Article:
Monday, March 20, 2006

ID Cards: The Observer Gets it...

This ID project is even more sinister than we first thought

The insidious erosion of our civil liberties will accelerate dramatically if the government wins the battle over identity cards
You may have noticed the vaguely menacing tone of recent government advertising campaigns. Here is a current example: 'If you know a business that isn't registered for tax, call the Revenue or HM Customs - no names needed.' Another says: 'Technology has made it easier to identify benefit cheats.'
Whether the campaign is about rape, TV licences or filling in your tax form, there is always a we-know-where-you-live edge to the message, a sense that this government is dividing the nation into suspects and informers.

Reading the Identity Cards Bill, as it pinged between the House of Commons and the Lords last week, I wondered about the type of campaign that will be used to persuade us to comply with the new ID card law. Clearly, it would be orchestrated by some efficient martinet like the Minister of State at the Home Office, Hazel Blears. Her task will be to put the fear of God into the public at the same time as reassuring us that the £90 cost of each card will protect everyone from identity theft, terrorism and benefit fraud.

The ads might imagine any number of scenarios. Here is one. 'Your elderly mother has fallen ill,' starts the commentary gravely. 'You travel from your home to look after her. She has a chronic condition but this time, it's a bit of a crisis and you need to pick up a prescription at the only late-night chemist in town. Trouble is, she has mislaid her identity card and you never thought to get one. Under the new law, the pharmacist will not be able to give you that medicine without proper ID. So, get your card. It's for your own good - and Mum's.'

It became clear last week that the government will do anything to get this bill through parliament, including ignoring its own manifesto pledge to make the cards voluntary, a fact that we should remember as each of us entrusts the 49 separate pieces of personal information to a national database. By the end of last year, the government had already spent £32m of taxpayers' money on the scheme and, at the present, the expenditure is edging towards £100,000 a day. No surprise that Home Secretary Charles Clarke dissembles about Labour promises.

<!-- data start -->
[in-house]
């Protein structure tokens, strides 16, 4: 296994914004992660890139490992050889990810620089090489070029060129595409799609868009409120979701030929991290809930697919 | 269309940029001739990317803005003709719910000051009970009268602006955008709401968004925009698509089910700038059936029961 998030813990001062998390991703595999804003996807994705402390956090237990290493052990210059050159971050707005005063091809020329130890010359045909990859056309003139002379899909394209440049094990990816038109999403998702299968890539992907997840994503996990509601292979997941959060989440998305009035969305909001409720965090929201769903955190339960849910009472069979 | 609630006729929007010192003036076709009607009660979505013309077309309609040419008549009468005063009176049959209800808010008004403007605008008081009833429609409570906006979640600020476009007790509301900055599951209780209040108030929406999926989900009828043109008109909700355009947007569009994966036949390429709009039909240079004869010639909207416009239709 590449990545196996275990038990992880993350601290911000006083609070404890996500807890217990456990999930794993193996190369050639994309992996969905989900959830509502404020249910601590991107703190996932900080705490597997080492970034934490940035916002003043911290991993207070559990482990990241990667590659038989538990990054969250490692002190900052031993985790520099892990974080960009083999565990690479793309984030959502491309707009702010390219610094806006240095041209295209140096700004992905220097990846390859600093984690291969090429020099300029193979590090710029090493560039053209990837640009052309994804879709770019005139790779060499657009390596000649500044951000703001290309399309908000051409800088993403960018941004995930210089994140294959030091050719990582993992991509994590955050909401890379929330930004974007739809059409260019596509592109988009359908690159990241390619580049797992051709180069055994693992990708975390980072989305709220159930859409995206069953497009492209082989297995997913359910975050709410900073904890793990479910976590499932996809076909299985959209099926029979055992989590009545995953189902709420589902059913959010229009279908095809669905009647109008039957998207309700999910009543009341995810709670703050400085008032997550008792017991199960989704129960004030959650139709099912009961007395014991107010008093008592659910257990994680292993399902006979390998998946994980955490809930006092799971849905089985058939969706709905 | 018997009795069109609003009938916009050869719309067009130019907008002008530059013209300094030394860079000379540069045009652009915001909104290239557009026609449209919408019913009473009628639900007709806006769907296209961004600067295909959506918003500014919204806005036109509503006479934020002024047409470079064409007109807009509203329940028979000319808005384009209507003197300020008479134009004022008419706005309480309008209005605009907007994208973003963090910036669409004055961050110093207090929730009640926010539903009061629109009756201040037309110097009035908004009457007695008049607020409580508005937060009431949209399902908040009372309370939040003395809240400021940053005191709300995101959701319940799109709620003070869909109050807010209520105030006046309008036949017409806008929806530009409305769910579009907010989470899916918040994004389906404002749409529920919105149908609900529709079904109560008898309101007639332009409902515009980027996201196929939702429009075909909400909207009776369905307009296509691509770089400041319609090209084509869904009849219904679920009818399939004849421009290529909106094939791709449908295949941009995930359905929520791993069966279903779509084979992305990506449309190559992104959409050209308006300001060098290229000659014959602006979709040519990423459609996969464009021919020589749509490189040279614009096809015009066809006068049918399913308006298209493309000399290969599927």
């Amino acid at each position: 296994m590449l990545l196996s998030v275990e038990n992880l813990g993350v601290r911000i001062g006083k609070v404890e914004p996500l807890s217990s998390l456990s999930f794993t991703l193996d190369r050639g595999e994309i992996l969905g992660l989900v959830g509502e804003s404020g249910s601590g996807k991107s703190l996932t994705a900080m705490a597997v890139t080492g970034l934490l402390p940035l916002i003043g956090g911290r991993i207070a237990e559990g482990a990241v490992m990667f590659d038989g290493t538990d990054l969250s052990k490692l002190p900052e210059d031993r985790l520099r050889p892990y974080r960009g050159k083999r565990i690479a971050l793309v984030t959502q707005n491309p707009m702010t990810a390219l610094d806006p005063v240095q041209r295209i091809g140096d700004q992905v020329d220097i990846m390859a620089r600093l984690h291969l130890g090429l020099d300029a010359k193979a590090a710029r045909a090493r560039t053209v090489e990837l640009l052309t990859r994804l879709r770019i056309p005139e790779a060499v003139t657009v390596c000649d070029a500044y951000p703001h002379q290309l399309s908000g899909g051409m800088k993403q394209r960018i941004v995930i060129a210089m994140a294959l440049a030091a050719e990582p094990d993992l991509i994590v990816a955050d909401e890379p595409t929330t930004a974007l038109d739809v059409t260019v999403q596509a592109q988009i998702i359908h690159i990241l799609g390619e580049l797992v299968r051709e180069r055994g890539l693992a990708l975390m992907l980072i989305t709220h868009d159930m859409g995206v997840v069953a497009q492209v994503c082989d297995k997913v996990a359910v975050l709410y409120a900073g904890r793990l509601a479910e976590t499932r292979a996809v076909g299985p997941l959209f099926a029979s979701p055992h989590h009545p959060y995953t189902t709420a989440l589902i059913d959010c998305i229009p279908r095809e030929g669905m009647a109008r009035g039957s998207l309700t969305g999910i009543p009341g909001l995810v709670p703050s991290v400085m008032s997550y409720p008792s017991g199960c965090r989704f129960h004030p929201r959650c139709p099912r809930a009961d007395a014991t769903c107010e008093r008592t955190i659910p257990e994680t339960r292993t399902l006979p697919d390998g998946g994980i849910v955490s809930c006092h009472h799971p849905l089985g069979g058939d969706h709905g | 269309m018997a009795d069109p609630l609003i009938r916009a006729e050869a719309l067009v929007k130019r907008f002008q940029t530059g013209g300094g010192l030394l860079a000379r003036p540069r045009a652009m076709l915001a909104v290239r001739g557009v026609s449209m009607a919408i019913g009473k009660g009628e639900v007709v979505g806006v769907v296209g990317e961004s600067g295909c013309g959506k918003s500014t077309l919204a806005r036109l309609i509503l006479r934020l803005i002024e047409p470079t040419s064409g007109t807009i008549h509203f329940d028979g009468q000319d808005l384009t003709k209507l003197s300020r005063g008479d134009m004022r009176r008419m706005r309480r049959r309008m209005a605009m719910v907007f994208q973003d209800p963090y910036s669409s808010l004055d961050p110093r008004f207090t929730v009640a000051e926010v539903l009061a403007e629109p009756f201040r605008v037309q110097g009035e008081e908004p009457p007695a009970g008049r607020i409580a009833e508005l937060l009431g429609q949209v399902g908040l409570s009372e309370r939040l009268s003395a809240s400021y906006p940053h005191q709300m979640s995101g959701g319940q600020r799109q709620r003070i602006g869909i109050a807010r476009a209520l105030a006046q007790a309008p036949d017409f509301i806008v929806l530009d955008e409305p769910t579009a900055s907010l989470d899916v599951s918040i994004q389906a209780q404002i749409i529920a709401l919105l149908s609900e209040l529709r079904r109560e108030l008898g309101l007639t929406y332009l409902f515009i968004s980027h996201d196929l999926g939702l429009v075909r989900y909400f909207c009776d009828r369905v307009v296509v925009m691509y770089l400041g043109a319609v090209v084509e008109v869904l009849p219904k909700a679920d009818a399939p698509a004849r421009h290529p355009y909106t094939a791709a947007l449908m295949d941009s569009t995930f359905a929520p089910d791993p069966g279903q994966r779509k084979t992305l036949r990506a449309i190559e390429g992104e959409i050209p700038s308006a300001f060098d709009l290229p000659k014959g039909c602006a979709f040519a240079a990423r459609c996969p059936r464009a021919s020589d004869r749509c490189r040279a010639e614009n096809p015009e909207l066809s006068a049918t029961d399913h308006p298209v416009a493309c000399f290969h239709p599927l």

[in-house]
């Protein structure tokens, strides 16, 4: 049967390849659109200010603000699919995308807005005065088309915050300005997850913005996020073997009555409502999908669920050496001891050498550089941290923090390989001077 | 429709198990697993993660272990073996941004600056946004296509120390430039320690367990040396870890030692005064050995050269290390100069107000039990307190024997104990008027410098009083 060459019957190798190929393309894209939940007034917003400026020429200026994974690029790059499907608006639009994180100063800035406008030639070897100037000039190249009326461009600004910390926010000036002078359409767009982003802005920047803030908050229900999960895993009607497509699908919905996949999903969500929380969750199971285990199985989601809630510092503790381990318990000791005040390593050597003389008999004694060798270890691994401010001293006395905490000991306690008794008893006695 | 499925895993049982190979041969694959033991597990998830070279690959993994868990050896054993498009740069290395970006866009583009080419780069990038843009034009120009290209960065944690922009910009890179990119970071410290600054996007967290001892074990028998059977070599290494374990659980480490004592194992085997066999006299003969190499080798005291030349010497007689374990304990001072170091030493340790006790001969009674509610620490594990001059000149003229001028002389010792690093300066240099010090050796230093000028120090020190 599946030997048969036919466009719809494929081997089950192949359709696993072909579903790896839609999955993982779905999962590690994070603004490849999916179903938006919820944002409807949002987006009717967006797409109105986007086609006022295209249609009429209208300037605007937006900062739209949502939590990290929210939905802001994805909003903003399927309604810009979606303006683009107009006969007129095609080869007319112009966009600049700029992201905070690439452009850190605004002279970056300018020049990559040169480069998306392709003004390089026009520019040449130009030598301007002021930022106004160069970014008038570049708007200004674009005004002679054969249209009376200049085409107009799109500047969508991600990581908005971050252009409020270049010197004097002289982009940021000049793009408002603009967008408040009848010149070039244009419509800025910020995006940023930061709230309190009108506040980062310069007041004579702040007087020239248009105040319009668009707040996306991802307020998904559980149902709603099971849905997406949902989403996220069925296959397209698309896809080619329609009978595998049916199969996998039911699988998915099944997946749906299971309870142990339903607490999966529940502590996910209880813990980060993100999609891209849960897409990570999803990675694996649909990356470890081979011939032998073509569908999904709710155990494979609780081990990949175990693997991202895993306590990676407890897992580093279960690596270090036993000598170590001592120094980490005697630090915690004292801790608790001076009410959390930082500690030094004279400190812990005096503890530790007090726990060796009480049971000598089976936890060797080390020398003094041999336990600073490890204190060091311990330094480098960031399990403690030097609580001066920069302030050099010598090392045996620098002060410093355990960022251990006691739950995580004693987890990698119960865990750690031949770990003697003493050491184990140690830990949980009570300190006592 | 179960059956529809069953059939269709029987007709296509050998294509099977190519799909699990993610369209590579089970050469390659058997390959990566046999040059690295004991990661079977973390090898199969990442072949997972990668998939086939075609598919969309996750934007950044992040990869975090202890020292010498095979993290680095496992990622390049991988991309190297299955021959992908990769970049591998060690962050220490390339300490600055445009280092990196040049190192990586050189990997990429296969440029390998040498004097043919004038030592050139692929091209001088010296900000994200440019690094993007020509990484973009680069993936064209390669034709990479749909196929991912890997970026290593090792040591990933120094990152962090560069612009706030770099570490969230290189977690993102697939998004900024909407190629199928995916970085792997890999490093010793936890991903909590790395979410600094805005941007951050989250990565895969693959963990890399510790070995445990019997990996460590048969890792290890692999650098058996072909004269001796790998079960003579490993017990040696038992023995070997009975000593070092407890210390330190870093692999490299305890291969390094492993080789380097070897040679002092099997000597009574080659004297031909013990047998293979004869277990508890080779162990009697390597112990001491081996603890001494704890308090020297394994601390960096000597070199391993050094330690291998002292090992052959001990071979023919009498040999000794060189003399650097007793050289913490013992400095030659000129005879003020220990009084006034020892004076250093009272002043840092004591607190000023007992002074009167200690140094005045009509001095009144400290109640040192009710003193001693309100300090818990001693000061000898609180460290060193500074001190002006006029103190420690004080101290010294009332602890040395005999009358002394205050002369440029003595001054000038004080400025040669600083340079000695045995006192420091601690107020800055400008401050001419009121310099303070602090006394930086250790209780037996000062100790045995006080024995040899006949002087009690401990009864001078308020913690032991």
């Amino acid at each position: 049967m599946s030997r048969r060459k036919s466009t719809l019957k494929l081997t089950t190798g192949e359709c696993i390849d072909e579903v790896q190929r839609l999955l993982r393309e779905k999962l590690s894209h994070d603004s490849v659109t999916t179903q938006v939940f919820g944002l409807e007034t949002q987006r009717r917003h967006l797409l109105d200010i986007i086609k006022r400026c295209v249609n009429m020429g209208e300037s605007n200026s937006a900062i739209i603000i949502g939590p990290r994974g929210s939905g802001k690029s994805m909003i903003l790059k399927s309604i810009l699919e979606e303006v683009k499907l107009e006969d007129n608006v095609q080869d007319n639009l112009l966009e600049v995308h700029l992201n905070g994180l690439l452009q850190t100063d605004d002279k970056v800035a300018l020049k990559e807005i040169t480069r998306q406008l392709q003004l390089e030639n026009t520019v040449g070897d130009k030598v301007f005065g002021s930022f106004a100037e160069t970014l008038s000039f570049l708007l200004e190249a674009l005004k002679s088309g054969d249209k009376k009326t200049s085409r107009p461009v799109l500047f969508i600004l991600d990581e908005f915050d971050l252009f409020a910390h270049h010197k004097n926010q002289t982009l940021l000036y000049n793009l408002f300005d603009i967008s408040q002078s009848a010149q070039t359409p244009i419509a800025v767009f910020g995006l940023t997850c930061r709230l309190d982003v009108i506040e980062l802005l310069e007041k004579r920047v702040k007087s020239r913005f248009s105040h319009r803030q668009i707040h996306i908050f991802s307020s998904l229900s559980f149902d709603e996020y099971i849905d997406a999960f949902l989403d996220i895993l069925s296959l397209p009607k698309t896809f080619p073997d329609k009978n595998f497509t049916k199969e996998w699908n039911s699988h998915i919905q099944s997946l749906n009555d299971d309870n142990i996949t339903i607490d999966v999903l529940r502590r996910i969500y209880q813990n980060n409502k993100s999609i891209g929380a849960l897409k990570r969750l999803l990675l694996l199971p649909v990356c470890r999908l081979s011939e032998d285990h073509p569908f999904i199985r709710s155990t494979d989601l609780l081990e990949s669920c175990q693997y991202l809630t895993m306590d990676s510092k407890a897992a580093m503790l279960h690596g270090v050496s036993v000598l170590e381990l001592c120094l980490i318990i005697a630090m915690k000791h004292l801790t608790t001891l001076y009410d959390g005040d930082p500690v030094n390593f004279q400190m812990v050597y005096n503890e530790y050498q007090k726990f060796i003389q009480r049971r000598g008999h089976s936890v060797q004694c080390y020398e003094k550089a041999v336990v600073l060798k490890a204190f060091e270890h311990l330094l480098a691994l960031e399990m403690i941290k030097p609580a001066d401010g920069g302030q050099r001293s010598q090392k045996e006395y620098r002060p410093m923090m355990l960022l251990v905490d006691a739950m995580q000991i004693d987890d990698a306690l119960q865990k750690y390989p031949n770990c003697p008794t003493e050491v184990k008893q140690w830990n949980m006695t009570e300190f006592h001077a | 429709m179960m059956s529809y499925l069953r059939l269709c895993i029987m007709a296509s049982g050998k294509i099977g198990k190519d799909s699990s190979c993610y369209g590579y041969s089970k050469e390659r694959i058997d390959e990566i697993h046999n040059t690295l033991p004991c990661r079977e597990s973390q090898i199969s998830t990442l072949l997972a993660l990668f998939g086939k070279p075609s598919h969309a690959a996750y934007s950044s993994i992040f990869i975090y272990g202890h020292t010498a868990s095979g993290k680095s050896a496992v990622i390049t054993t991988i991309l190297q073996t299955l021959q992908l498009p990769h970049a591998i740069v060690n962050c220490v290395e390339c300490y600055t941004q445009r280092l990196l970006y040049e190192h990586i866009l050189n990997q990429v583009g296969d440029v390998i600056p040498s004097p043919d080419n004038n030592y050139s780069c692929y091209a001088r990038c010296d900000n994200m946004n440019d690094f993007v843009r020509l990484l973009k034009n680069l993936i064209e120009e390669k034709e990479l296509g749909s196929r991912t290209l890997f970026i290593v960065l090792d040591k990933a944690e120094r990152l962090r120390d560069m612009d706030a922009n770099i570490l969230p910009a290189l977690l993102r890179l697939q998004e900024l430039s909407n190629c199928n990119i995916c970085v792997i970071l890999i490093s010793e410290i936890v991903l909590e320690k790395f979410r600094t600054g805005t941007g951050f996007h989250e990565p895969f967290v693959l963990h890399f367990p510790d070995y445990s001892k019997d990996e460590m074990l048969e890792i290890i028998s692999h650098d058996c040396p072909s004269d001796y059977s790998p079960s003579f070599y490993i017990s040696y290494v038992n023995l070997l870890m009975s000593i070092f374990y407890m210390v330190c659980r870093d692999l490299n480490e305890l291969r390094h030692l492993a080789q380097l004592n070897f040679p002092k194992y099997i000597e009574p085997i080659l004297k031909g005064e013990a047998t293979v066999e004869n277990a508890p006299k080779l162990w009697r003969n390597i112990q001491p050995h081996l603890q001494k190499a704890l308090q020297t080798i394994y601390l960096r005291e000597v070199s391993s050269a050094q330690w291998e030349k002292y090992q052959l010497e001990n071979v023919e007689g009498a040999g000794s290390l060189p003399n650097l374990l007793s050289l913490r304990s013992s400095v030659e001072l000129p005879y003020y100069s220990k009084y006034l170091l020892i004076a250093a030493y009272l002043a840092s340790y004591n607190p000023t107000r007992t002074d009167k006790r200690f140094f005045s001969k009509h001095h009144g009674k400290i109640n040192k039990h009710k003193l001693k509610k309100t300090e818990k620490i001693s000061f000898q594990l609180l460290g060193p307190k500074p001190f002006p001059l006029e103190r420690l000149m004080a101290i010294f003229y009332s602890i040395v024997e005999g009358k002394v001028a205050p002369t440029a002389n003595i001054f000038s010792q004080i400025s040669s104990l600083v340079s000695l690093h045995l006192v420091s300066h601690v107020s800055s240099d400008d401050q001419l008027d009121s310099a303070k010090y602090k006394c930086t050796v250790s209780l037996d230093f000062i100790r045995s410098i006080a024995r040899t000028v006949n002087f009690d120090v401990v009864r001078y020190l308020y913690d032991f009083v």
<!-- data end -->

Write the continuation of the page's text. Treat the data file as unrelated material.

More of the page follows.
Labour's manifesto said: 'We will introduce ID cards, including biometric data like fingerprints, backed up by a national register and rolling out initially on a voluntary basis as people renew their passports.'

It turns out that there is nothing voluntary about it. If you renew your passport, you will be compelled to provide all the information the state requires for its sinister data base. The Home Secretary says that the decision to apply for, or renew, a passport is entirely a matter of individual choice; thus he maintains that the decision to commit those personal details to the data base is a matter of individual choice.

George Orwell would have been pleased to have invented that particular gem. Yet this is not fiction, but the reality of 2006, and we should understand that if the Home Secretary is prepared to mislead on the fundamental issue as to whether something is voluntary or compulsory, we cannot possibly trust his word on the larger issues of personal freedom and the eventual use of the ID card database.

Clarke has now established himself as a deceiver, even in the eyes of his party. Labour democrats such as Kate Hoey, Diane Abbott, Bob Marshall-Andrews and Mark Fisher all understood that the Lords' amendments of last week simply sought to underline this concept of a voluntary scheme, which complied with the 2005 manifesto. Oddly enough, the compulsory provision of personal information to the government database is not the greatest threat to our freedom, though it is in itself a substantial one. The real menace comes when the ID card scheme begins to track everyone's movements and transactions, the details of which will kept on the database for as long as the Home Office desires.
(Full article)


Are the MSM finally awakening from their slumber regarding the ID cards issue?

No to ID cards Campaign site.

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